After 31 years of running United Hatzalah, in 2020, Beer experienced a miracle of his own. He had just wrapped up the 2nd Annual Los Angeles Gala for American Friends of United Hatzalah, an event that Jay Leno and Dr. Miriam Adelson headlined. He traveled to the AIPAC Policy Conference in Washington, D.C. and then London and Miami. 

While he was in Florida, he went to the hospital because he felt terribly ill; it turned out he had a very serious case of COVID, and it got so bad that they put him on a ventilator. He was in the ICU, fighting for his life.

United Hatzalah CEO Eli Beer arrives at Ben-Gurion International Airport near Tel Aviv by private jet after recovering from COVID-19 at a hospital in Miami, April 21, 2020. Photo by Yehuda Haim/Flash90.

“It was the worst feeling in the world to say goodbye to my kids,” he said. “Some doctors told me I had a 5% chance of survival. I was really in bad condition. But I decided I wouldn’t give up.”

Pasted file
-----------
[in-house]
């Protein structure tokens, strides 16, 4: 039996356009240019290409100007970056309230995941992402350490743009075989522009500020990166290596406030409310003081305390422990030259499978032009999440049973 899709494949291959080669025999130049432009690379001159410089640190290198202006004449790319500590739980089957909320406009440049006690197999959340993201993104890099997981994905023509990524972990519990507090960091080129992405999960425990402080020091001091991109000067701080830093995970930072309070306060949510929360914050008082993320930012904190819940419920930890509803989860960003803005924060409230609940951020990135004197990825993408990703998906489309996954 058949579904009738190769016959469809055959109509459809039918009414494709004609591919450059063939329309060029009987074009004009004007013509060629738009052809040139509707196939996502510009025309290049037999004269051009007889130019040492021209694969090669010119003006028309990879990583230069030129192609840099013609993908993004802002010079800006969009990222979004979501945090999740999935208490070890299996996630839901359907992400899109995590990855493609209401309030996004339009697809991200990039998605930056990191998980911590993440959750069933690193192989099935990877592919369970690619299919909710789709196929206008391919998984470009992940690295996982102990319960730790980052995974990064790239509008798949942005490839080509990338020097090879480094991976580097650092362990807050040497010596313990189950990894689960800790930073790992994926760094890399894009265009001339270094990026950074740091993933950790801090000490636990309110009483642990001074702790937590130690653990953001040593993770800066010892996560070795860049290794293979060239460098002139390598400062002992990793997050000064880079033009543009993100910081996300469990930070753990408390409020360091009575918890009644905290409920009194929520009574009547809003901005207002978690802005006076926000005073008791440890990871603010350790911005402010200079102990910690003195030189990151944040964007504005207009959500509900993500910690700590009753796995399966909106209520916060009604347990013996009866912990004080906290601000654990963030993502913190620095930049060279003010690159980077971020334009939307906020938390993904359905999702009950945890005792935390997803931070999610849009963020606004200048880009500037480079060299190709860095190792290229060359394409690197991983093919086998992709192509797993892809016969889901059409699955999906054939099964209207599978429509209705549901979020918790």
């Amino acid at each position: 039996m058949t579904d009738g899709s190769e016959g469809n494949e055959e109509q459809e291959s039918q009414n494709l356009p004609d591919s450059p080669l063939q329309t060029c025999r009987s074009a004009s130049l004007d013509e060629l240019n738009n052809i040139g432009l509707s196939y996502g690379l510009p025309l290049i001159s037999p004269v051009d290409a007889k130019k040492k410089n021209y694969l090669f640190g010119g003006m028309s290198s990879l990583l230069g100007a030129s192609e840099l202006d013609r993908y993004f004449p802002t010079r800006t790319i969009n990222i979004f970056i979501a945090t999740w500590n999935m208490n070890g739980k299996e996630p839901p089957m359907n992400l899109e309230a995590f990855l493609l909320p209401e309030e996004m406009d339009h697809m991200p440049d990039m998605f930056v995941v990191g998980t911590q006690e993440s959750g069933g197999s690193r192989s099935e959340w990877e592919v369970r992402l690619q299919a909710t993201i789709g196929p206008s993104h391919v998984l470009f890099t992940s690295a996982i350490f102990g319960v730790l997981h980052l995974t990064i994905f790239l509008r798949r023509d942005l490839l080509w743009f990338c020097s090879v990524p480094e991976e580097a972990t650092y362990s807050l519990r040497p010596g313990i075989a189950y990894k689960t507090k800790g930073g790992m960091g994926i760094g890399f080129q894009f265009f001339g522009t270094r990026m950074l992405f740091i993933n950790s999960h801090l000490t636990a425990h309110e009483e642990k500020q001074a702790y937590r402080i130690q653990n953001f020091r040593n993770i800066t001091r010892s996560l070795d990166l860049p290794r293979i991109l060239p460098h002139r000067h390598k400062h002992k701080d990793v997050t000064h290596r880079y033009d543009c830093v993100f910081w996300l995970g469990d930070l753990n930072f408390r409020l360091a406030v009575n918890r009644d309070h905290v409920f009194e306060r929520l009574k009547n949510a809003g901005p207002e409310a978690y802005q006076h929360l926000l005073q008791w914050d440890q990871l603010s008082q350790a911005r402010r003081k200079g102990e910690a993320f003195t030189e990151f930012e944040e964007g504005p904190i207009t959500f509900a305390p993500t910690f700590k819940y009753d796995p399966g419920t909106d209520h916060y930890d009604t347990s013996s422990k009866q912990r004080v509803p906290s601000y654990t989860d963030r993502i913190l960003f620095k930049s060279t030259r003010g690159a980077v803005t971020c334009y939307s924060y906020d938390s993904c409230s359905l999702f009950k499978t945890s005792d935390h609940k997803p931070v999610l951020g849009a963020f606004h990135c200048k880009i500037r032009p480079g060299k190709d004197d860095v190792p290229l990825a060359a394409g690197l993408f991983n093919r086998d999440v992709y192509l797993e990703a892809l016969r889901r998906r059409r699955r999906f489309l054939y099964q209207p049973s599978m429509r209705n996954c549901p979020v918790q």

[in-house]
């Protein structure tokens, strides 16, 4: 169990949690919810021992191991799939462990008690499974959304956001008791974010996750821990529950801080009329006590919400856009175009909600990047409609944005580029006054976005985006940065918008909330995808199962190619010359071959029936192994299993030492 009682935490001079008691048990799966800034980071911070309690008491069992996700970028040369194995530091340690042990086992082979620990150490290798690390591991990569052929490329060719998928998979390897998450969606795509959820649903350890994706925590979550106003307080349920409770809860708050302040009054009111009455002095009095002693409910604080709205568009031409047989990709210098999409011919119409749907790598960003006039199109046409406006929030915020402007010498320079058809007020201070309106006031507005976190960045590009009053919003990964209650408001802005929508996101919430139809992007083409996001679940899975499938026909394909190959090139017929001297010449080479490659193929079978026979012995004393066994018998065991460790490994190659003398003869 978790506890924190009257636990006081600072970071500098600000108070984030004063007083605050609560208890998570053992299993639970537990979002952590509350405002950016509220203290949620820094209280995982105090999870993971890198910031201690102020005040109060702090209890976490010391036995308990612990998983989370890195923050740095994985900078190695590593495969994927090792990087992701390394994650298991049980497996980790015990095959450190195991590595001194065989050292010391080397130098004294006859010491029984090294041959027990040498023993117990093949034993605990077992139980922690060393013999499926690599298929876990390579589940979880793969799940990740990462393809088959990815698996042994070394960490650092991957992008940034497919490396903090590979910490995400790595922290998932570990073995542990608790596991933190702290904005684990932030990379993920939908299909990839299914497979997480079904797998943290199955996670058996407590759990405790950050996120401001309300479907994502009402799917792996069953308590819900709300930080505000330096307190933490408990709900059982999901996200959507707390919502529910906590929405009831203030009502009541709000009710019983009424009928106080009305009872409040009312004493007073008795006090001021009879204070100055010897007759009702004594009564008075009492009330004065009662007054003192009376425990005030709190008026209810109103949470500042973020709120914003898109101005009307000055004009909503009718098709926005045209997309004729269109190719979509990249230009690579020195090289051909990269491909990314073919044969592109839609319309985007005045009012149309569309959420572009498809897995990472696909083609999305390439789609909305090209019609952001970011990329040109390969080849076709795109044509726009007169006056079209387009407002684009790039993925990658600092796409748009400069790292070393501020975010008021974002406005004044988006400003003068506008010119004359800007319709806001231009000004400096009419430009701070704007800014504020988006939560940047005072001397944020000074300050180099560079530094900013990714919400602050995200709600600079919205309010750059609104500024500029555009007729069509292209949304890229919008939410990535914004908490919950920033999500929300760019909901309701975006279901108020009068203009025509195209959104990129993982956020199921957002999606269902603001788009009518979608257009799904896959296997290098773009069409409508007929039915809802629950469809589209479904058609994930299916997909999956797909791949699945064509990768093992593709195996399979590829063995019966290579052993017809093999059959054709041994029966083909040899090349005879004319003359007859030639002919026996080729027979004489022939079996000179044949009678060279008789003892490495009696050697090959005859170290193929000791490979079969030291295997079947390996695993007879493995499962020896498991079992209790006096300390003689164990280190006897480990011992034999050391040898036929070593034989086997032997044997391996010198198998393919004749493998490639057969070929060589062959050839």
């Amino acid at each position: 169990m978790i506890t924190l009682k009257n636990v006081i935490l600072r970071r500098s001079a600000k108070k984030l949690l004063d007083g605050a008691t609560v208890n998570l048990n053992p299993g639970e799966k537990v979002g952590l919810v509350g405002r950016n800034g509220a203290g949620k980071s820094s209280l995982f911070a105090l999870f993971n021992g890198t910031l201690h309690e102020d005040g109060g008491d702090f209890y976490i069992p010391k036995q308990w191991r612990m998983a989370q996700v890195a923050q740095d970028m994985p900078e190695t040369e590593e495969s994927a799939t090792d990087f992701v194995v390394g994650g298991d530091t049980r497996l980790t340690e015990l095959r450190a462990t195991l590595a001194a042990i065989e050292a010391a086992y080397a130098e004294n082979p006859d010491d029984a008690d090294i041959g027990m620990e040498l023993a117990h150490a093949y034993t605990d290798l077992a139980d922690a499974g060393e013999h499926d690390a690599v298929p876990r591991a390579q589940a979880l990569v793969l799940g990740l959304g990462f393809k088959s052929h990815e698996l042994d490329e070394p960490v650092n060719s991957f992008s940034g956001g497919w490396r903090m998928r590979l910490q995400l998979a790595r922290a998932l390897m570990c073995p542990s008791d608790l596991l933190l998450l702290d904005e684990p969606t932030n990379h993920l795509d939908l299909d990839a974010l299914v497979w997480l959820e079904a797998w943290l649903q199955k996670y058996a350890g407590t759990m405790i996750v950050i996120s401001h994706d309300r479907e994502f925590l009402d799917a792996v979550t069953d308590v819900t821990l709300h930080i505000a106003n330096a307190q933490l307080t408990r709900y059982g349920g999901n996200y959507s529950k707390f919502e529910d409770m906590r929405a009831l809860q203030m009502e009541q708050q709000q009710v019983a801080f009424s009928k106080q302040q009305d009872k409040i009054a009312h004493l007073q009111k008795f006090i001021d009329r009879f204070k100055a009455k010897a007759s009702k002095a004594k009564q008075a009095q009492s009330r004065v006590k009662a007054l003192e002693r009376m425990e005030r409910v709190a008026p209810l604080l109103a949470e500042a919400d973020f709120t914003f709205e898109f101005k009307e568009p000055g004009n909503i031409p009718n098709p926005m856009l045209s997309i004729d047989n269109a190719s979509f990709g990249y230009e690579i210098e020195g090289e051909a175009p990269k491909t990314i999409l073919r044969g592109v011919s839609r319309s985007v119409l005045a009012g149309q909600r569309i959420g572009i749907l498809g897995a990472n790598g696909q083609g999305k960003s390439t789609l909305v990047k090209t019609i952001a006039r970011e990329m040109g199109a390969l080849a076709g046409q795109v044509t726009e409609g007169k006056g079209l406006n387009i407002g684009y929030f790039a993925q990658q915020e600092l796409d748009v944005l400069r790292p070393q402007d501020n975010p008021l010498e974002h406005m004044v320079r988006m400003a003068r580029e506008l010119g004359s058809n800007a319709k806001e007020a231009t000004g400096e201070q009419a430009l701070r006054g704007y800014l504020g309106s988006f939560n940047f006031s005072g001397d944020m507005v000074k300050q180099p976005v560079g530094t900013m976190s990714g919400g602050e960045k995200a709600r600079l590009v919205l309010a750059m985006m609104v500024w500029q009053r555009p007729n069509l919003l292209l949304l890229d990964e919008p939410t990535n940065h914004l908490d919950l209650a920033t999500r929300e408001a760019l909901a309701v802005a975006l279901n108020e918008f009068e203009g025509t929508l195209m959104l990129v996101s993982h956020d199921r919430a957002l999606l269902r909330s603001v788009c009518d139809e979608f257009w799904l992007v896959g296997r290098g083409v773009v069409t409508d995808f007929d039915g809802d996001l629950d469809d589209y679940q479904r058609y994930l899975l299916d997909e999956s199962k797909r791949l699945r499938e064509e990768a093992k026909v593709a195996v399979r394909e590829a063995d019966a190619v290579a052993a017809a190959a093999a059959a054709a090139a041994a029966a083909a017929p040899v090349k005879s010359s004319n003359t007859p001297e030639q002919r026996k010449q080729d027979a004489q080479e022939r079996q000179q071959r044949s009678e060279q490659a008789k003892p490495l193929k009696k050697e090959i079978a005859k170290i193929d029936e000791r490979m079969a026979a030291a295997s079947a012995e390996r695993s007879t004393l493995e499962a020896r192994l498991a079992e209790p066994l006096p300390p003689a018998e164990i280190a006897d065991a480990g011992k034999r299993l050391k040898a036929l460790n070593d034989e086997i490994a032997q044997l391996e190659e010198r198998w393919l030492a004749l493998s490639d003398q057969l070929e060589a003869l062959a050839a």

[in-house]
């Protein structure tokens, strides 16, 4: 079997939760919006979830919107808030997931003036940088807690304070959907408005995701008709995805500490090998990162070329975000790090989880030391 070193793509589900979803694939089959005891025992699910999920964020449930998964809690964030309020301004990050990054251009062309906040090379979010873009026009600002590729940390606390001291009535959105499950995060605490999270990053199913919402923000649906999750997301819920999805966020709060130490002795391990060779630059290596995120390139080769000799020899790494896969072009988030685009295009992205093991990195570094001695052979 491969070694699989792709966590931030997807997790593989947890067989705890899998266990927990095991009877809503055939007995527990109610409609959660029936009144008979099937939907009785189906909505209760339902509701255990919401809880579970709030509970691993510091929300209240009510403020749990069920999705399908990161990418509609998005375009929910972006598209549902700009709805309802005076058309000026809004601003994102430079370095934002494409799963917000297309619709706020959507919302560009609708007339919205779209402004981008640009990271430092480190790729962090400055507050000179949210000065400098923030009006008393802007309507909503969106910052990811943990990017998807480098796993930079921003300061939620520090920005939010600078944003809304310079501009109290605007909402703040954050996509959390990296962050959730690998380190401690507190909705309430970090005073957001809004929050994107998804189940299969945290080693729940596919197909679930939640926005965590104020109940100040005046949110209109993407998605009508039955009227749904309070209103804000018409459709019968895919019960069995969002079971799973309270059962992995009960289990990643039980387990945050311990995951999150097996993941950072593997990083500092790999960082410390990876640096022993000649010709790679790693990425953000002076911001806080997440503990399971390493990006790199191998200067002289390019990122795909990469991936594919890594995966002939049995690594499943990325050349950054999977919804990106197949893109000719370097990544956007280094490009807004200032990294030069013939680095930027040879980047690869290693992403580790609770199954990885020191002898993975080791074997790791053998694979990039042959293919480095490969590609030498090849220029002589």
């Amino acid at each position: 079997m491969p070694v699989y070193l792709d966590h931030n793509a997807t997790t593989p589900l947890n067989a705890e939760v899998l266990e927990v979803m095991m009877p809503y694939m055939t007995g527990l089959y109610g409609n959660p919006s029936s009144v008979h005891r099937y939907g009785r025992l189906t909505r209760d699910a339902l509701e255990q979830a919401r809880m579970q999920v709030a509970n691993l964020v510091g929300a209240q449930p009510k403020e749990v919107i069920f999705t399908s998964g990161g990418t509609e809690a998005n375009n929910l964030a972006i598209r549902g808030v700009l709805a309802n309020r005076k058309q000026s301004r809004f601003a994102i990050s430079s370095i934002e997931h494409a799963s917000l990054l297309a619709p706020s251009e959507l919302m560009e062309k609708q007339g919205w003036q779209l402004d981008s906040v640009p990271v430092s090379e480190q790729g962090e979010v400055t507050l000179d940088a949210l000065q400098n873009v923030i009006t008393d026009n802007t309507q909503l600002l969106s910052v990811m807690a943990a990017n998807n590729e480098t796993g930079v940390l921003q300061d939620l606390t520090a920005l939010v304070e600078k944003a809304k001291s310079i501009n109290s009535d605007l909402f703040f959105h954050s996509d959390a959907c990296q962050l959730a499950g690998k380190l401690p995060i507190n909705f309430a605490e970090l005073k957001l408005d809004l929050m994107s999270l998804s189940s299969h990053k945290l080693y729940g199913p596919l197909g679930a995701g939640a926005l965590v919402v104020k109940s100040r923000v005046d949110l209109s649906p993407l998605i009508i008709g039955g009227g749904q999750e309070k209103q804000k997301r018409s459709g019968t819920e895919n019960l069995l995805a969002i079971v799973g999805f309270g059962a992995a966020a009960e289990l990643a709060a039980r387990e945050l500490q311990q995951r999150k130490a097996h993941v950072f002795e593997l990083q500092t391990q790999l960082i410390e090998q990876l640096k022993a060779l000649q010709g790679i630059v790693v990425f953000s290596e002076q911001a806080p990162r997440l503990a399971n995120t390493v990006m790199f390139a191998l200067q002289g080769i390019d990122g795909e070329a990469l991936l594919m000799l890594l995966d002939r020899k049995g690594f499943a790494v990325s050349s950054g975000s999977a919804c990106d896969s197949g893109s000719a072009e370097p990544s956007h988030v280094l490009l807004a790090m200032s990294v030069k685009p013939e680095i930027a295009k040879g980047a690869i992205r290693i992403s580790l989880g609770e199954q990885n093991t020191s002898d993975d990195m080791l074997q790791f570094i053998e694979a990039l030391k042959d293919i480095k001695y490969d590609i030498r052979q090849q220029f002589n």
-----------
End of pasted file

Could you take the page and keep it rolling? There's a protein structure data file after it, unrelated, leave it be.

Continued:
Beer, who is Modern Orthodox, channeled his faith. Instead of asking people to just pray for his recovery—which he said was important—he also encouraged them to perform good deeds in his name.  

For 30 days, Beer was in a coma. He lost 35 pounds. He was so sick that he slept through Passover. But during that time, people everywhere were heeding his request.  

“Millions of good deeds were done for me by honest-to-God people,” he said.